An elevator with 5 passengers inside goes up. There are 7 floors in the building. Calculate the probability that a) each person will leave on a different floor and that b) all of them will leave on the second floor.

I know there were many questions with elevator problems, but so far I haven't found one with an answer to b) - a specific floor on which all people would leave - if I'm missing something, I'd be happy to be linked to the specific one, if not, can anyone help out? For the a) part, I think the answer would be:

$$\frac{7*6*5*4*3}{7^5}$$ Please do correct me if I'm wrong! Thank you.


For b) it is simply $$\left(\frac{1}{7}\right)^5$$

That is, each person goes off at the second floor with a probability of $\frac{1}{7}$

Your answer to a) is correct.

  • $\begingroup$ Ok, thank you so much! So the number of the specific floor doesn't really matter? Because the way I see it, this is just the probability of all people getting off on the same floor, is that correct? $\endgroup$ – Jake Nov 21 '17 at 23:50
  • $\begingroup$ @Jake it does matter. If it was the probability of all of them leaving on the same floor, you'd have to multiply by $7$ since there are $7$ floors where that could happen. Or: once the first person goes off on a certain floor, the probability of all the other $4$ leaving on that same floor is $(\frac{1}{7})^4$ $\endgroup$ – Bram28 Nov 21 '17 at 23:52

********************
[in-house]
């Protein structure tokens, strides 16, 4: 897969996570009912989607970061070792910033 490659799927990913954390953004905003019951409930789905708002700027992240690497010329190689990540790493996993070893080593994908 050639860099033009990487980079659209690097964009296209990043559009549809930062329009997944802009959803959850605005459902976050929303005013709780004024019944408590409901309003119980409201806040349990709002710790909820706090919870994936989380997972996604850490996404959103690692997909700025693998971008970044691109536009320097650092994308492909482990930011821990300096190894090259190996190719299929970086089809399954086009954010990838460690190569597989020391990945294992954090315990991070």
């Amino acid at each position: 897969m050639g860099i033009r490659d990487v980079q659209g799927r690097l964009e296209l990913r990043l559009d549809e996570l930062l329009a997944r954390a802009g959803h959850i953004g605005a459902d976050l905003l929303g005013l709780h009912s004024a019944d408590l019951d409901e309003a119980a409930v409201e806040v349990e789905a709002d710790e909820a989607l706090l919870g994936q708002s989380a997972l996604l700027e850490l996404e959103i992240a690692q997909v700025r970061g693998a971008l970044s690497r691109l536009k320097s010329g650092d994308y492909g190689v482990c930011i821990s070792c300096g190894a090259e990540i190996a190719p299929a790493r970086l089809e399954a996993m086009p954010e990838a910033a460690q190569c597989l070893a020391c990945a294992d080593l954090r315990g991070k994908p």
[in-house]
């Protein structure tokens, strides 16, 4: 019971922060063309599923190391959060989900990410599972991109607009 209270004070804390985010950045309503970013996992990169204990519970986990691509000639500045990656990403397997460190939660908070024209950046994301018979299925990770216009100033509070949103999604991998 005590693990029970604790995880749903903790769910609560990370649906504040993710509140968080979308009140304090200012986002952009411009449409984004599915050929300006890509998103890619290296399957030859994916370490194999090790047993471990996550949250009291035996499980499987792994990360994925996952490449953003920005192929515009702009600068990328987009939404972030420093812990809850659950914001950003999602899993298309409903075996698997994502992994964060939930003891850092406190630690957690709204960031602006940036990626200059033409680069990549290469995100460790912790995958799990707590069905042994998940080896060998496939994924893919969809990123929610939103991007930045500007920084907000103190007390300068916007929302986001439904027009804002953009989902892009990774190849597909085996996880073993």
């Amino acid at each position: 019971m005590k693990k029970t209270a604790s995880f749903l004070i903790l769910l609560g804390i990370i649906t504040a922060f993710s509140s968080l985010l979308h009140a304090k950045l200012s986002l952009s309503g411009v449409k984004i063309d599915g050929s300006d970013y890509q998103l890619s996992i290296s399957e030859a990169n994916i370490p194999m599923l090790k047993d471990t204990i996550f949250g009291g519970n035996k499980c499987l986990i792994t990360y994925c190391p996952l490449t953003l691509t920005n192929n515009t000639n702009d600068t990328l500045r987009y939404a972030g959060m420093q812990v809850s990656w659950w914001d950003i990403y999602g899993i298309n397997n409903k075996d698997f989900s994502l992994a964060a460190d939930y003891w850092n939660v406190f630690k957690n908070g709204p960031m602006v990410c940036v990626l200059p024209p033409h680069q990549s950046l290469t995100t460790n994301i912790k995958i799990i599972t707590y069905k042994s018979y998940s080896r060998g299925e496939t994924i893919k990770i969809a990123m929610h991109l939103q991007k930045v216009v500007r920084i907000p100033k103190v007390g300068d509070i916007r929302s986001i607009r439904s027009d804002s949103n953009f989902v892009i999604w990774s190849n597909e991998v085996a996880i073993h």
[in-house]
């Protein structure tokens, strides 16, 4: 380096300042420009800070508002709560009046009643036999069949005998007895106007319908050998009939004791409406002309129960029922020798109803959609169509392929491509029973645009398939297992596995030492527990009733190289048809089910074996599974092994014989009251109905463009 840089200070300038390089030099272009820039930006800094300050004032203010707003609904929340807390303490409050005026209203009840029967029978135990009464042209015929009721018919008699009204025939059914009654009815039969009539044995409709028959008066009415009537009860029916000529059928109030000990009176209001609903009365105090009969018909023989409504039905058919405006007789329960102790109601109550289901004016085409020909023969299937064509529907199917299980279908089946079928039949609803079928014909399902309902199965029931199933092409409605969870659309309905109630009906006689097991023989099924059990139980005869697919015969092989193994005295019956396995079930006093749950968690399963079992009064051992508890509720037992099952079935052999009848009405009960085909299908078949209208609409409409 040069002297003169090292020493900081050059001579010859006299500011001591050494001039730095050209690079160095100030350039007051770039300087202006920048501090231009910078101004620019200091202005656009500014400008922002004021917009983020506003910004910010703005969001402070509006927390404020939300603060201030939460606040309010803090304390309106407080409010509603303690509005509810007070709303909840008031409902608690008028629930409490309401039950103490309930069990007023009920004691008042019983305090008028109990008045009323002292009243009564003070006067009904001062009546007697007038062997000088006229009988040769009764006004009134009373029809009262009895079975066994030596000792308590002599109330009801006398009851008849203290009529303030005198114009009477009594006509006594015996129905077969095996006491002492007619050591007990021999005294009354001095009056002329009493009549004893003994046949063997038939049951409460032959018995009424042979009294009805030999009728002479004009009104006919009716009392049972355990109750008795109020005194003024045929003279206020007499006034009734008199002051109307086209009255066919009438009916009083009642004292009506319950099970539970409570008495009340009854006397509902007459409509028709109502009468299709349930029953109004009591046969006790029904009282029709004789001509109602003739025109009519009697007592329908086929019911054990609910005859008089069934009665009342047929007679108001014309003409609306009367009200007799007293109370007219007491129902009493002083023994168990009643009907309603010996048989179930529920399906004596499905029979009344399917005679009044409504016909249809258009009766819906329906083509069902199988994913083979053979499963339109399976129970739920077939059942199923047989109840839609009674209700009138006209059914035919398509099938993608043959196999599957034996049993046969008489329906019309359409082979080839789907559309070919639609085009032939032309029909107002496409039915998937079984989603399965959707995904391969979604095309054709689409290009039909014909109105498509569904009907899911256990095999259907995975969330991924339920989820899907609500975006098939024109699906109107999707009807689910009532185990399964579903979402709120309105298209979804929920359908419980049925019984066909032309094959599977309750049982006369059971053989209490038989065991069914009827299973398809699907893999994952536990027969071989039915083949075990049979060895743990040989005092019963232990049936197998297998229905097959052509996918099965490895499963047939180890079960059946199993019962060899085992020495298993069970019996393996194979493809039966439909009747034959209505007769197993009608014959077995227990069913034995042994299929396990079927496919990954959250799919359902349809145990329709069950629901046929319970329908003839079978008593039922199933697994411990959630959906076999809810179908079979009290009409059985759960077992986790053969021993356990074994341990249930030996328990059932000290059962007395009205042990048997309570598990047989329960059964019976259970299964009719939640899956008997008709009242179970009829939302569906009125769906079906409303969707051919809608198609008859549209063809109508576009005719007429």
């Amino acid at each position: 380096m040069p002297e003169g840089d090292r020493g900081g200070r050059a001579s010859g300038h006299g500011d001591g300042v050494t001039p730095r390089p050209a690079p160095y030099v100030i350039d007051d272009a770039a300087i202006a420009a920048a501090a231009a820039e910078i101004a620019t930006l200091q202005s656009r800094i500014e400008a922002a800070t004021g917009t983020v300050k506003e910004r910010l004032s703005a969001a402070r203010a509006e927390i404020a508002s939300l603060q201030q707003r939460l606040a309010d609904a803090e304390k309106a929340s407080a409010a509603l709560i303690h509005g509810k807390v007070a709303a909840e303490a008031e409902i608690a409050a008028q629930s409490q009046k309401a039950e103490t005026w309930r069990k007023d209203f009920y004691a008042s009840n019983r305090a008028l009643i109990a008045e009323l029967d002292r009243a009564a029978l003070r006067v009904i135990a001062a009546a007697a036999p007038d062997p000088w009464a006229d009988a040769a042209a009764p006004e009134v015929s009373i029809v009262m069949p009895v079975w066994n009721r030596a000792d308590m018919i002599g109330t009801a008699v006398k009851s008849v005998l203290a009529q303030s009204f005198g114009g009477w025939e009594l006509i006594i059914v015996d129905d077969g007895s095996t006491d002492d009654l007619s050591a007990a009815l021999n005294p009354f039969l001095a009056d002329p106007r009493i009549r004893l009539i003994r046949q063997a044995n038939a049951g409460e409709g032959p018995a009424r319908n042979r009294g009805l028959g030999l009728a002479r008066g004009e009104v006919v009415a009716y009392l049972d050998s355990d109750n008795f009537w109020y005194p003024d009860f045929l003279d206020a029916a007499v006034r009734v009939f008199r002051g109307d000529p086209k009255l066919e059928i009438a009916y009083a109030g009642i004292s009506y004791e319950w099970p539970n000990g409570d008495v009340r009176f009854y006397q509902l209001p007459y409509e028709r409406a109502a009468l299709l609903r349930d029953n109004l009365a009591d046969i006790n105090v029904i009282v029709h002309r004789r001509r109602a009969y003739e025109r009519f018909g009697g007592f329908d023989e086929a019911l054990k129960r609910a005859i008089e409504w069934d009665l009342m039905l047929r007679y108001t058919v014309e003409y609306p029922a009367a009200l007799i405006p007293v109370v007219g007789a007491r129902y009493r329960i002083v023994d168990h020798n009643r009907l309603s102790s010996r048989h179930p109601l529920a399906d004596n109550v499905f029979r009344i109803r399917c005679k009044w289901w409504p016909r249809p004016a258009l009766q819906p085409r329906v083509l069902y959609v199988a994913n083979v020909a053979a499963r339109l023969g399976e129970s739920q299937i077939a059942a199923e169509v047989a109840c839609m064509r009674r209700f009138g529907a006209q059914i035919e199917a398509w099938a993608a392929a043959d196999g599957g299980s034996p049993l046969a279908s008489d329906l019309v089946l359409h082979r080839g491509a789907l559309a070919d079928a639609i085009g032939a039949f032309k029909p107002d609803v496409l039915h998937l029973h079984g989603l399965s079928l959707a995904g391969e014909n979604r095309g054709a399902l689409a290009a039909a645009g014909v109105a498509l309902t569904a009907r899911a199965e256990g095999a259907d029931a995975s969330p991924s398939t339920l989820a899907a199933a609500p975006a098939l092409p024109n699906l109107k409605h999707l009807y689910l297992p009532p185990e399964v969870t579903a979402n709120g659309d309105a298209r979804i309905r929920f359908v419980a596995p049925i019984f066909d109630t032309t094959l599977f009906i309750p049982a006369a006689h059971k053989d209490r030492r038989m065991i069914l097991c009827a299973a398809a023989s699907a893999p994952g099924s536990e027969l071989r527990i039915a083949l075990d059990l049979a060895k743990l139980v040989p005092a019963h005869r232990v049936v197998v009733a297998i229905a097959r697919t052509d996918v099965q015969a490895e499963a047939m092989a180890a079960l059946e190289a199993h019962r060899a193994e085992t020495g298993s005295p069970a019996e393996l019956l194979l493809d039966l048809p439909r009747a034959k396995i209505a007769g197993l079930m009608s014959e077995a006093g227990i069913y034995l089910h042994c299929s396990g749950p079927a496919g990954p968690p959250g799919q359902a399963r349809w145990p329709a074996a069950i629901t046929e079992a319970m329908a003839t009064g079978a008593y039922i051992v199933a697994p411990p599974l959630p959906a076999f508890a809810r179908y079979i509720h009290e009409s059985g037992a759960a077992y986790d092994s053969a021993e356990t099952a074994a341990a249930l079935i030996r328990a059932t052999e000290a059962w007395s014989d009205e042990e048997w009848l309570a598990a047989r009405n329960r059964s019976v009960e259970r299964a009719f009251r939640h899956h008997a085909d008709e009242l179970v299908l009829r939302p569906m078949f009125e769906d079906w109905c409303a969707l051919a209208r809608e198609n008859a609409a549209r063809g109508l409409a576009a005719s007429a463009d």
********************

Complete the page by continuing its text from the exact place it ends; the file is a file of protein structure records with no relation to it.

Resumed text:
• $\begingroup$ So why is this not multiplied by 2, if it's the second floor? Is it because we only choose one floor and not two possible to get off on? Sorry, I really want to understand it! :) And I'll accept your answer as soon as I can. $\endgroup$ – Jake Nov 21 '17 at 23:53
  • $\begingroup$ @Jake the floor's number has of course nothing to do with it: the probability of all of them leaving on the $6$-th floor is of course exactly the same as the probability of all of them leaving on the second floor. $\endgroup$ – Bram28 Nov 21 '17 at 23:55
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    $\begingroup$ Thanks a lot everyone! I get it now! $\endgroup$ – Jake Nov 22 '17 at 0:05

You got (a) right.

The first person can get on any of the $7$ floors, the next person can get on any of the remaining $6$ floors, etc. giving


For (b)

The probability that any one person gets off on floor $2$ is $1\over{7}$ so we can just use the multiplication rule and independence to get $${1\over{7}}^5\approx5.95\cdot10^{-5}$$

If you wanted to find the probability that they all got off on the same floor (doesn't necessarily have to be floor $2$), then you would $choose$ $1$ of the $7$ floors:

$${7\choose{1}}{1\over{7}}^5 \approx4.16\cdot10^{-4}$$

Note that this value is larger since it can be any of the $7$ floors that they all get off on.


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